The office tyrant appears to be on the brink of extinction, and it would safe to assume that we would be glad to bid them good riddance. Anyone who has received a tirade of abuse from a furious boss will know exactly how damaging such emotional outbursts can be, particularly if they happen to take place in public.
Office environments that are characterised by regular emotional outbursts from staff will be destructive rather than constructive. As well as crushing the morale and self-esteem of the individual concerned, angry ranting simply gives rise to a business culture where individuals are reluctant to challenge ill-conceived ideas, do not take risks, bury bad news and avoid innovation for fear of failure.
“Most organisations now have very little time for highly strung managers.”
Managers need to be controlled, quiet, authoritative, confident, insightful and clear rather than intimidating. If someone has acted inappropriately, the manager must have a quiet word in their ear and explain how they have let themselves (and possibly others) down, rather than embarrass the person in public. They must create a quiet, collaborative environment where respect is generated through capability, results and openness.If tolerated, emotional outbursts soon become part of the organisational DNA as ambitious young managers are usually quick to mirror the behaviour of those they consider to be role models. Once engrained as part of normal working life within a company, frequent and unwanted emotional outbursts can be incredibly difficult to eradicate.
Thankfully, most organisations now have very little time for highly strung managers whose actions come very close to bullying and intimidation. They recognise that such actions can have a negative impact on a wide range of business operations such as employer branding and recruitment, not to mention the costly legal claims it can lead to.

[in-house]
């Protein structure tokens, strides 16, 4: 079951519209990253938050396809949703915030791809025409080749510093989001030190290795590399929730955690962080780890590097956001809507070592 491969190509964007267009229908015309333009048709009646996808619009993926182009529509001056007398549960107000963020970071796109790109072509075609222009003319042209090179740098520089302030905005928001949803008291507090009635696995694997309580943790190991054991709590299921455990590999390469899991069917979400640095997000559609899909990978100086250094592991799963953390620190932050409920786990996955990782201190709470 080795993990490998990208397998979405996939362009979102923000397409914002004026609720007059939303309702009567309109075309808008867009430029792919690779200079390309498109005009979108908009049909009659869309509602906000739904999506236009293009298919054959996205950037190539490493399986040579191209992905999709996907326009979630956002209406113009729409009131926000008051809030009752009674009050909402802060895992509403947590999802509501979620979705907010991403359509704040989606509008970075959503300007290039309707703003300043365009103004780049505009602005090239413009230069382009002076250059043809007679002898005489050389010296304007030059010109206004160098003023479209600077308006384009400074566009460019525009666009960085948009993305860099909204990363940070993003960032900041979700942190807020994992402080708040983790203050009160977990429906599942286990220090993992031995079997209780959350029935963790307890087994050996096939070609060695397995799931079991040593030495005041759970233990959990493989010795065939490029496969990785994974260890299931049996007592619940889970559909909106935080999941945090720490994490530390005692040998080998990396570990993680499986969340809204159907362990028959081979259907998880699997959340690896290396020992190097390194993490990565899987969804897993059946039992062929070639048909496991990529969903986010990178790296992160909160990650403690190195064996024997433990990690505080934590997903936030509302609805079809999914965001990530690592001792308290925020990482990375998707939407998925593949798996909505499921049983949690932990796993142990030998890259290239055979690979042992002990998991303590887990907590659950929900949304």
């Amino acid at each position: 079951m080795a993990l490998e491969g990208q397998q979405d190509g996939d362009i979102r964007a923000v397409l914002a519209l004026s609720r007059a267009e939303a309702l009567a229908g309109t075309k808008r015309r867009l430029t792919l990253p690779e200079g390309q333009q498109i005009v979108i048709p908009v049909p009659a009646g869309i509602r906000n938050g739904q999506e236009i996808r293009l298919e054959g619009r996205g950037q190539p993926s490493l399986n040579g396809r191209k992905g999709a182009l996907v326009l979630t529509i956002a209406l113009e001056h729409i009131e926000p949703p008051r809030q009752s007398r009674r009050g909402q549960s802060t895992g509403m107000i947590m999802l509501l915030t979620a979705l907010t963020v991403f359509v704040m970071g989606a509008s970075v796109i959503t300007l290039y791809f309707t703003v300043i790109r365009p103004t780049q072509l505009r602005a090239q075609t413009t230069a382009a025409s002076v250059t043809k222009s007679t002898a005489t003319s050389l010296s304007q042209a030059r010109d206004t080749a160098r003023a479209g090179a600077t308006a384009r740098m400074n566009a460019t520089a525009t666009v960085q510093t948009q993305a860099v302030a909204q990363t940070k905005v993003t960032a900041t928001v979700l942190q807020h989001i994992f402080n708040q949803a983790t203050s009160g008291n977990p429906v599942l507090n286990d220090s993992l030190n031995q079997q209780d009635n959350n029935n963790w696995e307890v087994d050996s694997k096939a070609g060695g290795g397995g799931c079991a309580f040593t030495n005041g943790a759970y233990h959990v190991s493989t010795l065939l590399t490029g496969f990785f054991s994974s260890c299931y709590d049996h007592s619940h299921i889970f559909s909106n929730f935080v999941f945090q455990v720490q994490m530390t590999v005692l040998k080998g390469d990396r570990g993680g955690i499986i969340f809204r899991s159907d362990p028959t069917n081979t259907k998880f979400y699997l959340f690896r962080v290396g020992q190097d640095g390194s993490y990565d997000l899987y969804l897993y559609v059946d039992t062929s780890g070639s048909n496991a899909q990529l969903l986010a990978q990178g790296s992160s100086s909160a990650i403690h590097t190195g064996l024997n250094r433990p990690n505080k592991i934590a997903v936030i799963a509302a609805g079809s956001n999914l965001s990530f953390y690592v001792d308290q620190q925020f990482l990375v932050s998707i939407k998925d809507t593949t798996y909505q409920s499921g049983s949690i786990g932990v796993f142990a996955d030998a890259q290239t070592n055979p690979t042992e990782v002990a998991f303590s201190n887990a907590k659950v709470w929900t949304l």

However, this is not to say that there is no role for emotion in modern business. Fundamentally, we are all emotional beings and as such, we don’t always operate in a strictly rational manner.
People must be able to get passionate from time to time, but within the bounds of reason. Emotion really can be best used to positive effect when it is channelled towards securing employee engagement. There is a wealth of evidence to demonstrate that staff are significantly more productive when they are happy, engaged and have bought into the organisation’s guiding vision. However, communicating a vision is no mean feat and can’t always be achieved through the use of logical, well-structured messages. When seeking to inspire and motivate their teams, managers need to appeal to both the hearts and the minds of staff.
Therefore they shouldn’t be afraid to conquer their reserve and use some emotion when the time is right. Employees won’t want to hear tearful Oscar-style speeches, but they will appreciate seeing that their leaders really are committed to the business, and nothing can communicate this better than honest displays of emotion.
For example, at the start of a challenging project, managers should make clear to employees exactly what lies ahead, but also let staff know that they have full confidence in the team’s ability to do what is required. They should draw upon previous achievements of the team and explain how proud they were of the results that were achieved. At the same time, the manager should paint a clear vision of the future, help staff to understand why it’s important that they move in that direction and be very enthusiastic about what life will be like when they get there.
By investing some time and personal passion in gaining the commitment of their staff, managers will find that they can bring about change much more easily than through angry shouting.
The key message is that there is a time and a place for emotion in modern business, but it should be channelled for positive rather than negative effect. Don’t use emotion to chastise or humiliate, use it to motivate, energise and inspire. The results will speak for themselves.